Roxane Cohen Silver, Ph.D., is a Distinguished Professor in the Department of Psychological Science, the Department of Medicine, and the Program in Public Health, and Associate Director of the ADVANCE Program for Faculty and Graduate Student Equity, Diversity and Inclusion in the Office of Inclusive Excellence at the University of California, Irvine, where she has been actively involved in research, teaching, and administration since 1989. An international expert in the field of stress and coping, Silver has spent almost four decades studying acute and long-term psychological and physical reactions to stressful life experiences, including personal traumas such as loss, physical disability, and childhood sexual victimization, as well as larger collective events such as terror attacks, war, and natural disasters across the world (e.g., U.S., Indonesia, Chile, Israel). Her research has been funded by the National Science Foundation, the National Institute of Mental Health, the Department of Homeland Security, and the Public Health Service. She has guided governments in the U.S. and abroad in the aftermath of terrorist attacks and earthquakes and served on numerous senior advisory committees and task forces for the U.S. Department of Homeland Security, providing advice to the Department and its component agencies on the psychological impact of disasters and terrorism. She has also testified at the U.S. House of Representatives’ Committee on Science and given several briefings to policymakers at the White House and on Capitol Hill on the role of social science research in disaster preparedness and response and the impact of the media following disasters. Silver is the President of the Federation of Associations in Behavioral & Brain Sciences (FABBS) and was the 2016 President of the Society of Experimental Social Psychology. She was also a founding Director and Chair of the Board of Directors of Psychology Beyond Borders, an international nonprofit organization that facilitated research, intervention, and policy development in the prevention, preparedness, and response to terror attacks, conflict, or natural disasters across the world.
Areas of Expertise (5)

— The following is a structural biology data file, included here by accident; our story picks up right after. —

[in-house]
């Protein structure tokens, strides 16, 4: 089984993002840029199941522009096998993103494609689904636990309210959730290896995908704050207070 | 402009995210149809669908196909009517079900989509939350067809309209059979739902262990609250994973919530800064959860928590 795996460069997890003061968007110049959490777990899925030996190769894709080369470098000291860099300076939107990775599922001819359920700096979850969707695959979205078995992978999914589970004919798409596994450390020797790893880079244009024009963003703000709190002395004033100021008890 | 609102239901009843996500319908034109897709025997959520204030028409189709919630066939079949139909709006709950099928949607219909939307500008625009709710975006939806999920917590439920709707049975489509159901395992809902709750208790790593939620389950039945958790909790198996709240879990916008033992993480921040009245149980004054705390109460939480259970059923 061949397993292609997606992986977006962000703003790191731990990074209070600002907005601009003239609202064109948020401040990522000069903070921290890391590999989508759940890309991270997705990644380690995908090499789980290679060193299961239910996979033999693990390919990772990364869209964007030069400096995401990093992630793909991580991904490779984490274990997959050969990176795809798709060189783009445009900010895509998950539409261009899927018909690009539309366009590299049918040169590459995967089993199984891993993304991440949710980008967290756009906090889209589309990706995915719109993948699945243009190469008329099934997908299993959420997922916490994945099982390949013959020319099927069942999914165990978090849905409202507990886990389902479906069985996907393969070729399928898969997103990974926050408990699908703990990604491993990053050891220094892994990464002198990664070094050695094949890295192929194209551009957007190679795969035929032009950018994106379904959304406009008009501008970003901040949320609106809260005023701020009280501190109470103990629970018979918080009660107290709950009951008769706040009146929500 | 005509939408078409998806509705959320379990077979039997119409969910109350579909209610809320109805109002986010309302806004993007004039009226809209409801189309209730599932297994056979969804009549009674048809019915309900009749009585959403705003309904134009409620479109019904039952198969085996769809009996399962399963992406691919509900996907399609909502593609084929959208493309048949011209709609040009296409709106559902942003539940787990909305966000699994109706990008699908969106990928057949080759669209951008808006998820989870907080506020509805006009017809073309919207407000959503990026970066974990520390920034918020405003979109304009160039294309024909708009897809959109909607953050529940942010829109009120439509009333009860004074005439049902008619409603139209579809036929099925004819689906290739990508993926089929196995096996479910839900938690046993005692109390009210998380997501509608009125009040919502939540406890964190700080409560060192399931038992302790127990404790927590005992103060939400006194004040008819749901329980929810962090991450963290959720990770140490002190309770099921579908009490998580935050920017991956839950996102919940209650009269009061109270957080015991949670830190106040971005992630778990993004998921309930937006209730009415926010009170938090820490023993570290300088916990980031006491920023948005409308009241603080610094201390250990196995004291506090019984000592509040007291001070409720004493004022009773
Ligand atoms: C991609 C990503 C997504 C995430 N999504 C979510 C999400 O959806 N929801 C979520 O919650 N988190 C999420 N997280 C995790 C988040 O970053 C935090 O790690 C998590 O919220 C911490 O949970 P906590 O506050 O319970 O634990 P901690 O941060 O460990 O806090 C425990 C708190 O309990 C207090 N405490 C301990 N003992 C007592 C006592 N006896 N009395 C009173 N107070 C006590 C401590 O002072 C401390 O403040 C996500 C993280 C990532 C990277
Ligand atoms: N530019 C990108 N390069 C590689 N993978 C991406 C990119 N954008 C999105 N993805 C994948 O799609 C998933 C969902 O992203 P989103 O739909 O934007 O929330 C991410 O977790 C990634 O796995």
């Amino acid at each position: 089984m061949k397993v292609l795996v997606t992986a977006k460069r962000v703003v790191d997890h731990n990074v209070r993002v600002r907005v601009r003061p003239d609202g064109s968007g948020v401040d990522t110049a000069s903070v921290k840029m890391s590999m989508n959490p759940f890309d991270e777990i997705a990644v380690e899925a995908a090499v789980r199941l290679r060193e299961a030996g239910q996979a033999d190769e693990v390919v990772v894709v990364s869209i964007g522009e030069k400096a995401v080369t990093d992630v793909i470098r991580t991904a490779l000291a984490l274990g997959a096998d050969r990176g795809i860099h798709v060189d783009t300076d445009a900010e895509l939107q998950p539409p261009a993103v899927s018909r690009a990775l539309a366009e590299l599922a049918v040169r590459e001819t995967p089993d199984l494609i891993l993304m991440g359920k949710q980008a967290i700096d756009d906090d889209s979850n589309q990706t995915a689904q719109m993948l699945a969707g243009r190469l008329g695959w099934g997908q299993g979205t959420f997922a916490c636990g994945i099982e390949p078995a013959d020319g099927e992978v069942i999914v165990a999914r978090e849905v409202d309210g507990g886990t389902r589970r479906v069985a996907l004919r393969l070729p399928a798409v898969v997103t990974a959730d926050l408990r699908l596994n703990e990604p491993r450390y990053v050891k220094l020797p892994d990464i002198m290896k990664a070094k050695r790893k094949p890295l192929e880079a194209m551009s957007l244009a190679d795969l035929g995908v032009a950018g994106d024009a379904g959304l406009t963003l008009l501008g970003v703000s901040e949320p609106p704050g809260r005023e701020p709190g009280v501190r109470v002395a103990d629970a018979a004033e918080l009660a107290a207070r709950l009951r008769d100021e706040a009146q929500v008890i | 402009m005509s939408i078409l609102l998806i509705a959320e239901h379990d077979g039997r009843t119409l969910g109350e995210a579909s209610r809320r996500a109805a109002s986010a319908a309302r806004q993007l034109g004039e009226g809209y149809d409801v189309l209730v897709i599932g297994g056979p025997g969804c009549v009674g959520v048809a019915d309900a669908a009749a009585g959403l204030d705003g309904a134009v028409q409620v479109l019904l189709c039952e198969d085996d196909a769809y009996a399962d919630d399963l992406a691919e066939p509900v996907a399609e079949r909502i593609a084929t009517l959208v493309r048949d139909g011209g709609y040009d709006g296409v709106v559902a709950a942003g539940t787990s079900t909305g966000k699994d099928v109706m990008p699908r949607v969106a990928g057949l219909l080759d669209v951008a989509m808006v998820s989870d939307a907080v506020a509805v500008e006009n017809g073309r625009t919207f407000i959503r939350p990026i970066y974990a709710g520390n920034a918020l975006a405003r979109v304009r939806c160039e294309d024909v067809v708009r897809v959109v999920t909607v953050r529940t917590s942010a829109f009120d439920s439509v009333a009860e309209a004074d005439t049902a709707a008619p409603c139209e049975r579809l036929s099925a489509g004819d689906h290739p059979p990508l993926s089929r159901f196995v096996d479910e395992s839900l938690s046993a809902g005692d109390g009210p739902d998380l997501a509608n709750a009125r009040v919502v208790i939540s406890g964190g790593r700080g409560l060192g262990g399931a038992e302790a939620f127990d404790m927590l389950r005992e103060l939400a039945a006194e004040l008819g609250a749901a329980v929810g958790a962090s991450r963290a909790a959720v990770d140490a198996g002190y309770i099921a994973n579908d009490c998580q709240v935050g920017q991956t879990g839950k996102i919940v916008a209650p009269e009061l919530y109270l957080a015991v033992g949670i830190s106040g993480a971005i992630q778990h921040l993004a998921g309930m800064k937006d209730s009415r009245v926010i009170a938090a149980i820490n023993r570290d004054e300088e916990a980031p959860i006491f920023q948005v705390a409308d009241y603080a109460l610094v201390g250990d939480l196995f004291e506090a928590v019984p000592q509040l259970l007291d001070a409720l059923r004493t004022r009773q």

Robert S. Laufer Ph.D. Memorial Award for Outstanding Scientific Achievement (professional)
2018 International Society for Traumatic Stress Studies
Application of Personality and Social Psychology Senior Career Contribution Award (professional)
2019 Society for Personality and Social Psychology
Social Responsibility Award (professional)
2016 Western Psychological Association
Daniel Stokols Award for Interdisciplinary Research (professional)
2015 School of Social Ecology, University of California, Irvine
Frank Ochberg Award for Media and Trauma Study (professional)
2014 International Society for Traumatic Stress Studies
Northwestern University: PhD, Social Psychology 1982
Northwestern University: BA, Psychology 1976
Awarded with Highest Distinction and Honors
- American Psychological Association
- Association for Psychological Science
- International Society for Traumatic Stress Studies
- Society of Experimental Social Psychology
- Society for Health Psychology
- Society for Personality and Social Psychology
- Society for the Psychological Study of Social Issues
Media Appearances (10)
The best advice we got in 2023
Just being there for someone who’s going through a hard time is enough. When tragedy strikes and we’re called upon to support those we love, we often freeze. We’re afraid of doing or saying the wrong thing and further upsetting our already grieving friend. However, simply calling or texting a loved one and offering time is enough, says Roxane Cohen Silver, a distinguished professor of psychological science, public health, and medicine at the University of California, Irvine. Don’t overthink it: Ask, “How are you feeling today?” or say, “I’m thinking of you,” “You crossed my mind today,” and “I’m just checking in.”
The impact of bad news, compassion fatigue, and the psychology of whistleblowing
BCC - All in the Mind online
Increasing numbers of people are avoiding the news … Coverage of these crises can have a psychological impact. Roxane Cohen Silver, Distinguished Professor of psychological science, medicine and public health at the University of California, Irvine, tells Claudia how media exposure to traumatic events can cause acute symptoms of stress, and what we can do to protect ourselves. “We see this as a cycle of distress where … more media leads to, or is associated with, more stress, more worry. And more worry and more stress is also associated with consuming more media,” says Silver.